27
November 2015

A new family of compact objects? Dark Compact Planets


Start: 12:30h
Speaker: Laura Tolos
Place: Sala de Conferencies Alberto Lobo (Edifici nou)

A new family of compact objects formed by dark matter admixed with neutron star matter and white dwarf material is investigated. We consider non-self annihilating dark matter with an equation-of-state given by an interacting Fermi gas. We obtain new stable solutions, dark compact planets. For weakly…
Start: 12:30h
Speaker: Laura Tolos
Place: Sala de Conferencies Alberto Lobo (Edifici nou)

A new family of compact objects formed by dark matter admixed with neutron star matter
and white dwarf material is investigated. We consider non-self annihilating dark
matter with an equation-of-state given by an interacting Fermi gas. We obtain new stable
solutions, dark compact planets. For weakly interacting dark matter, the dark compact
planets have Earth-like masses and radii from few Km to few hundred Km, whereas they
have Jupiter-like masses and radii of few hundred Km for the strongly interacting dark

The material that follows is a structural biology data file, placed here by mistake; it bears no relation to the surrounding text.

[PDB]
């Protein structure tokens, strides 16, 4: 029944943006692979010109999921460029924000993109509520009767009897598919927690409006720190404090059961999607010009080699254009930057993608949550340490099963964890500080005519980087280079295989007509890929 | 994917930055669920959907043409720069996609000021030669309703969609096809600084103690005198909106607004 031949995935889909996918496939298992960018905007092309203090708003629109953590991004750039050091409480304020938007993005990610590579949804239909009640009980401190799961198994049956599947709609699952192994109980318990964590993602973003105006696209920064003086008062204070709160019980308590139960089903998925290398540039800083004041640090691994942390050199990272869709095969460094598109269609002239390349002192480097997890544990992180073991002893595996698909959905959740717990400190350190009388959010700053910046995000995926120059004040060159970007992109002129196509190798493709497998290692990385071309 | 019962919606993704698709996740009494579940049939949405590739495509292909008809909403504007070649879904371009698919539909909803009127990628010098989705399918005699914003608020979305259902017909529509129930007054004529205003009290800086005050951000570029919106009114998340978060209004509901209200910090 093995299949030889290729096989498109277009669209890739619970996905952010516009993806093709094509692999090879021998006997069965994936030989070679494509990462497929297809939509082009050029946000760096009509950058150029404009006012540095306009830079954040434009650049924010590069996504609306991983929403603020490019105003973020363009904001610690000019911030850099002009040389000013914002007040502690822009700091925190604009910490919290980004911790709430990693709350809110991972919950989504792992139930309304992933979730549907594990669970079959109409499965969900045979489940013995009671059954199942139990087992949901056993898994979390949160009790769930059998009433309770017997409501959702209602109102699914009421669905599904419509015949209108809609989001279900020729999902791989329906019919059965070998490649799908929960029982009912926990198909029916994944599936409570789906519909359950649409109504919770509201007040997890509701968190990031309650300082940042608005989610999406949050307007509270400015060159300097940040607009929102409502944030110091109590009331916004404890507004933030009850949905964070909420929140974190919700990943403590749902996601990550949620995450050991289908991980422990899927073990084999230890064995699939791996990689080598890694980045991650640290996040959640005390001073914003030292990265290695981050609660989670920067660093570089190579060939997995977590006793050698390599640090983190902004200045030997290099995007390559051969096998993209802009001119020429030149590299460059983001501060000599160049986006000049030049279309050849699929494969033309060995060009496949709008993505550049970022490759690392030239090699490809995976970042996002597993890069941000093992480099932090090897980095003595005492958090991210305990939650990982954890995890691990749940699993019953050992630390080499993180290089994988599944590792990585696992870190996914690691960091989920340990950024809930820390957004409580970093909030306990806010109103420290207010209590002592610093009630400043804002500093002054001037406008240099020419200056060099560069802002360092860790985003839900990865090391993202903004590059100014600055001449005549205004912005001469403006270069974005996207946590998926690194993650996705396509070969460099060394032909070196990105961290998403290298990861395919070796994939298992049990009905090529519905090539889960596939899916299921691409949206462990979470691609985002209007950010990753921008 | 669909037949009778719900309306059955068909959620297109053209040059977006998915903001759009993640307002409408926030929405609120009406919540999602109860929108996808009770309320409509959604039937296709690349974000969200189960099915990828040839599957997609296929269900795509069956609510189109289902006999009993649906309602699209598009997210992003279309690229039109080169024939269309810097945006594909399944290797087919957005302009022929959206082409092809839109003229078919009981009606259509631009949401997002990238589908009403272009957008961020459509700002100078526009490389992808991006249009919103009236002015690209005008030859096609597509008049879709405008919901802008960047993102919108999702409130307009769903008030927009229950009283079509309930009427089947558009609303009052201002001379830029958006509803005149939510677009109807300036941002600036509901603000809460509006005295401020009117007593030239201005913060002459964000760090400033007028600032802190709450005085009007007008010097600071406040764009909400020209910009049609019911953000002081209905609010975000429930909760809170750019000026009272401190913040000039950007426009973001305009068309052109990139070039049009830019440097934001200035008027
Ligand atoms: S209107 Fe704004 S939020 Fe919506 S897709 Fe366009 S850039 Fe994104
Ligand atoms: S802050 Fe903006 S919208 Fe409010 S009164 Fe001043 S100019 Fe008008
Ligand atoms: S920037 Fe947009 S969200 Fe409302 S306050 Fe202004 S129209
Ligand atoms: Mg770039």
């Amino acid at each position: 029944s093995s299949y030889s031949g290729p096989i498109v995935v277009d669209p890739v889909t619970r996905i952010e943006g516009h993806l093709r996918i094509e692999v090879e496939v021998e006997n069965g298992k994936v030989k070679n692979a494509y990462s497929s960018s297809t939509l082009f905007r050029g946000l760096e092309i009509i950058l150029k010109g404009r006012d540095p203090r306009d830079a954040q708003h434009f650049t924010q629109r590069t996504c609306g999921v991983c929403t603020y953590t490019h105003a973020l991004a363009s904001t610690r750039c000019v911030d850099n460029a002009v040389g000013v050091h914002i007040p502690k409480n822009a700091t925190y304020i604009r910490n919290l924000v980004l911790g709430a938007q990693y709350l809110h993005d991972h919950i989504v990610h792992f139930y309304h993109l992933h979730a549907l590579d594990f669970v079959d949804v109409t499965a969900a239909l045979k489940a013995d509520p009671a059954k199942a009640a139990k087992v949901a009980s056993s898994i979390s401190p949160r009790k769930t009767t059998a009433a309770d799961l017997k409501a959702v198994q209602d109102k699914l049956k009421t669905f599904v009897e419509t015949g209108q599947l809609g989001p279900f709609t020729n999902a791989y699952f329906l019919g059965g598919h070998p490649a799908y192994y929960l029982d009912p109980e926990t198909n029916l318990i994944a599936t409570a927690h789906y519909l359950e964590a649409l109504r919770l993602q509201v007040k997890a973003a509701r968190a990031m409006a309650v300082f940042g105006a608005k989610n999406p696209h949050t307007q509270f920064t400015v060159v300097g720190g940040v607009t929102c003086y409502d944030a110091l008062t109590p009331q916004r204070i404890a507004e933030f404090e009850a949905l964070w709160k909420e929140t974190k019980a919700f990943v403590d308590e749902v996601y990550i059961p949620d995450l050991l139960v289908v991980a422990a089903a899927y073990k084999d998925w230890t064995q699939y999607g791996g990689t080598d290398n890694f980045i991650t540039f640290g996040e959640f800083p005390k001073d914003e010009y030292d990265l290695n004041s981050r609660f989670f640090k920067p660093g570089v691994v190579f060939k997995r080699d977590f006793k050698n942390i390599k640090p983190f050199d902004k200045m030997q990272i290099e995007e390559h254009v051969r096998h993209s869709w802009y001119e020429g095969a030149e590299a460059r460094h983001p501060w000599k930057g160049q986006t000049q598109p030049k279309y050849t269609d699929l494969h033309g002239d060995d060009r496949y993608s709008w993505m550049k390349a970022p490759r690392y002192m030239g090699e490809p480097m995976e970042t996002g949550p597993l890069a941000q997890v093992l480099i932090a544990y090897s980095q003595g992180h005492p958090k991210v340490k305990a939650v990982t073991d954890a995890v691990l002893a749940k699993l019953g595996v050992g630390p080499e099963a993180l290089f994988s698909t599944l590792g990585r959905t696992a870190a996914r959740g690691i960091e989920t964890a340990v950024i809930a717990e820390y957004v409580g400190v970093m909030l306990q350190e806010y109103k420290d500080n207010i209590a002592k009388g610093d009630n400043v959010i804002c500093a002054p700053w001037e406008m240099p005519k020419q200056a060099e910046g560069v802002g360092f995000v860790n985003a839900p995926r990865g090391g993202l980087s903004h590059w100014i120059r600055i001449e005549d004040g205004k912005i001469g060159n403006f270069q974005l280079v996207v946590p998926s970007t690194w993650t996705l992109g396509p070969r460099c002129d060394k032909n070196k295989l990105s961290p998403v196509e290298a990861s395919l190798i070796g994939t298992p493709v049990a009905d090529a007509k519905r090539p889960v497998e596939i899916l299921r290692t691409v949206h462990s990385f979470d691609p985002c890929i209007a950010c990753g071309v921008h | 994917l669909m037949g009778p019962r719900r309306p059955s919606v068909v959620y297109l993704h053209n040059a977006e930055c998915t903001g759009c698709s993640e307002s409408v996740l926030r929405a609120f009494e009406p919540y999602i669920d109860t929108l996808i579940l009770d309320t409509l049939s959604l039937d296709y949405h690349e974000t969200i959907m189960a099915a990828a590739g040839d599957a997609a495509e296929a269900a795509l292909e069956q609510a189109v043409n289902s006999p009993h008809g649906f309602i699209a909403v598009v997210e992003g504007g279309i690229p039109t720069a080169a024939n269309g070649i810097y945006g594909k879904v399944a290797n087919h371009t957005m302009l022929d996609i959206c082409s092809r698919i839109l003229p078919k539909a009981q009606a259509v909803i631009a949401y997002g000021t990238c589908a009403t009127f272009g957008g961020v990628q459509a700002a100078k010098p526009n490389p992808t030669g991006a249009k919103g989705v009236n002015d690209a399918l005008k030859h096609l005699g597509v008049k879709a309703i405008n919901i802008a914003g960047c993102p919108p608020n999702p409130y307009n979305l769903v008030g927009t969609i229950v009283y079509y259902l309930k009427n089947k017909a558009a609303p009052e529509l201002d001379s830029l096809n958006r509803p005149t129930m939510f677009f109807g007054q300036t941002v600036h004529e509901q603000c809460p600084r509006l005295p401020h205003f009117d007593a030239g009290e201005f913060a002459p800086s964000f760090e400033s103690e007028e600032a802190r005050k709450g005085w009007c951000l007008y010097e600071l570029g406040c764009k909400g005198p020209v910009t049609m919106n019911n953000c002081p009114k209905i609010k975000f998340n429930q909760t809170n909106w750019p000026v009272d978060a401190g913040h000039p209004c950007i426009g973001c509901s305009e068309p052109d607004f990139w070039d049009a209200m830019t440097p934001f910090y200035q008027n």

matter case. The dark compact planets could be formed primordially and accrete white
dwarf material afterwards. They could be observed as exoplanets with unusually small
radii. Furthermore, we find that the recently observed 2 Msun pulsars set limits on the
amount of dark matter inside neutron stars which is, at most, 10^−6Msun.  
20
November 2015

On the Possibility of Quark Matter inside Compact Stars


Start: 12:30h
Speaker: Stiele, Rainer (University of Frankfurt)
Place: Sala de Conferencies Alberto Lobo (ICE)

Compact stars, generally known as ordinary neutron stars, are a unique laboratory for testing matter under extreme densities. The aim is to understand the interior of compact stars through their observables, such as the mass and typical radii. In this talk I will review different scenarios for…
Start: 12:30h
Speaker: Stiele, Rainer (University of Frankfurt)
Place: Sala de Conferencies Alberto Lobo (ICE)

Compact stars, generally known as ordinary neutron stars, are a unique